Did you enjoy city.ballet., Sarah Jessica Parker’s docu-series about the New York City Ballet? I most certainly did.
It’s energetic and fresh, and you get to meet Dara Faust supervisor of shoe department.
When I got my first pair of pointe shoes I realized in utter horror that there wasn’t any kind of cushioning between the toes and the floor. To that point I had been living the illusion that the so-called box was including some kind of protective layer. Well it wasn’t. The box provides support to the foot, so that you can stand en pointe, but that’s it. Of course there’s a variety of toe pads you can use (foam, gel, wool etc.), and you’re constantly focusing on core and elongation and being light, but let’s be honest, in the end it’s your entire body weight balanced on your toes, on a wooden floor.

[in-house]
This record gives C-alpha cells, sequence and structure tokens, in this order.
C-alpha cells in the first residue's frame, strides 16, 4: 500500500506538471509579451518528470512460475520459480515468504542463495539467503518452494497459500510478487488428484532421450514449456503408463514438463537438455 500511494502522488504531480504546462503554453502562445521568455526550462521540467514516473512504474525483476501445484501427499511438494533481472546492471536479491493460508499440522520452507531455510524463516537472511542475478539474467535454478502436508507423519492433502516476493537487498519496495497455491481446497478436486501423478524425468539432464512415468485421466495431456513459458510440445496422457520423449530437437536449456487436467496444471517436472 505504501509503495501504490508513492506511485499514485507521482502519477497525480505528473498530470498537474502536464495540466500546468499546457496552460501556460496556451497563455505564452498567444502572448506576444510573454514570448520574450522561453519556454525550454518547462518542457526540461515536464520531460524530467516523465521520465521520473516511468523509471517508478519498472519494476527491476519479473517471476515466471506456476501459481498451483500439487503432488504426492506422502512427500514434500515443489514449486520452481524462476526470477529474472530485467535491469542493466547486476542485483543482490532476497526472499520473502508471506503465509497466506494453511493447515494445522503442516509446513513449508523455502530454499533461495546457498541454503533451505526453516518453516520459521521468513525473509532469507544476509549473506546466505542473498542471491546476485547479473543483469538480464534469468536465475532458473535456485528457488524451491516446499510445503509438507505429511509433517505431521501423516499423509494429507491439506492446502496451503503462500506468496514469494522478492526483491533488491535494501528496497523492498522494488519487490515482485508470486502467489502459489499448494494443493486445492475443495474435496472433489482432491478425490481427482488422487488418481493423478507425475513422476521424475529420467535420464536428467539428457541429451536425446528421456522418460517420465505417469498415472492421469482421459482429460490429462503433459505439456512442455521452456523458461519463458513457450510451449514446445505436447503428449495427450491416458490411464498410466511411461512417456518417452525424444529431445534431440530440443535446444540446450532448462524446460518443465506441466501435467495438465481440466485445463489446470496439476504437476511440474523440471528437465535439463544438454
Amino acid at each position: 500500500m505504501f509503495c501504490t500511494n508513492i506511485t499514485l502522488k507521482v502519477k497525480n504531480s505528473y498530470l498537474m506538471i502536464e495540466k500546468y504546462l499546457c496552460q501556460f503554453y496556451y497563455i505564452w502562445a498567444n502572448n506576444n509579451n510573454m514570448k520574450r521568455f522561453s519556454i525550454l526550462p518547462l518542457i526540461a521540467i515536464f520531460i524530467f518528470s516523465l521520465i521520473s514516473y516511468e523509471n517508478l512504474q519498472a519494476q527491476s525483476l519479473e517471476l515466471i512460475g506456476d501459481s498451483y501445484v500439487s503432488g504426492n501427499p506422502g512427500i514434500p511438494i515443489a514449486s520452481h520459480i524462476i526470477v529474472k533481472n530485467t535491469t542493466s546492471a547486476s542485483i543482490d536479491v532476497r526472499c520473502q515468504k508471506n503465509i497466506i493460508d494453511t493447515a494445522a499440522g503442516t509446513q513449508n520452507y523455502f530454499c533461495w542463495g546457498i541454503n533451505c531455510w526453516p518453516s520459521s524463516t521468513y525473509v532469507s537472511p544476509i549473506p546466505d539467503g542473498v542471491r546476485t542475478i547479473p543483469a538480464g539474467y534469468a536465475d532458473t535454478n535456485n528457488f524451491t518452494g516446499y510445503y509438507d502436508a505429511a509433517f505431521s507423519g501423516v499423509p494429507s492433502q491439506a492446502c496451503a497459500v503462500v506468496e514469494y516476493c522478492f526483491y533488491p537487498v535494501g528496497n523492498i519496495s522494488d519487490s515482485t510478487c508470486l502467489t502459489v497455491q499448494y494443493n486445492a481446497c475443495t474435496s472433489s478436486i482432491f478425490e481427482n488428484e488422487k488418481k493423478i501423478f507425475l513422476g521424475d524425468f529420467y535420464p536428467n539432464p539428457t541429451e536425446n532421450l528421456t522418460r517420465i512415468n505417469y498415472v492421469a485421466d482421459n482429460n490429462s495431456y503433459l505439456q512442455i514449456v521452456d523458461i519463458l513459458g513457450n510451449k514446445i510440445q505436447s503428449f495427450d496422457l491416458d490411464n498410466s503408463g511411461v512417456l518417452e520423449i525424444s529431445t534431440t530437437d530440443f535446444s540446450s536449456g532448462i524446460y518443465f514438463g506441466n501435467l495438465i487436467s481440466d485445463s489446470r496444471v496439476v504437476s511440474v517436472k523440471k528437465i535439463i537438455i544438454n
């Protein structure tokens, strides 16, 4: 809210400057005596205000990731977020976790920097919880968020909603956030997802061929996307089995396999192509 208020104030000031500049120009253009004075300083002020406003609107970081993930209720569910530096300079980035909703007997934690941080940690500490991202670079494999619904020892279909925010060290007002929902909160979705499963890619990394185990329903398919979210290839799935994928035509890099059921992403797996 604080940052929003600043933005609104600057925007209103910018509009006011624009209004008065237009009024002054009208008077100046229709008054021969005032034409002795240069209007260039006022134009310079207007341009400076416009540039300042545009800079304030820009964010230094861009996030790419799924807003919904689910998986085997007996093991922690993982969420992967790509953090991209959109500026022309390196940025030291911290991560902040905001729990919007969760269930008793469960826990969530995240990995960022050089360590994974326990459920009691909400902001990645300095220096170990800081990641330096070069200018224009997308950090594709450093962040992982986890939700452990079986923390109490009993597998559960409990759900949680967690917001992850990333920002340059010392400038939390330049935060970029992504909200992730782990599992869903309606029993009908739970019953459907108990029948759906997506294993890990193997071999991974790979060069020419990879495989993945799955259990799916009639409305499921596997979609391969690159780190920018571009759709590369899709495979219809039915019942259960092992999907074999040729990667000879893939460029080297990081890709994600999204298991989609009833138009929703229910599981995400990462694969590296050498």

So what’s the point of pointe? The totally exhausting work, the unachievable goals, the pain (you actually wake up at night, in your bed, because of constant, piercing pain). Isn’t it pointless? The vast majority of ballet students are not even going to make it to a proper academy.
Well the point is, that no matter how good you are (or are not), you are learning a language. You’re sharing a code with countless other students, present, past and future. And no one else will ever have your lines, because no one will ever have your same exact body and technique, so there will always be something unique to your dancing.
The day you quit is a total relief and it’s so hard at the same time. Once you stop, you won’t be able to rise en pointe again, unless at some point you are generally fit enough and prepared to endure months and months of painful classes again (adult classes redefine the concept of “driven”).
So it’s good to hear from the dancers, to see a gyrotonic machine, a shiatsu meridian chart, tape for toes, sewing kits, and the new shining Lincoln Center, that was a dusty construction site the last time I went there.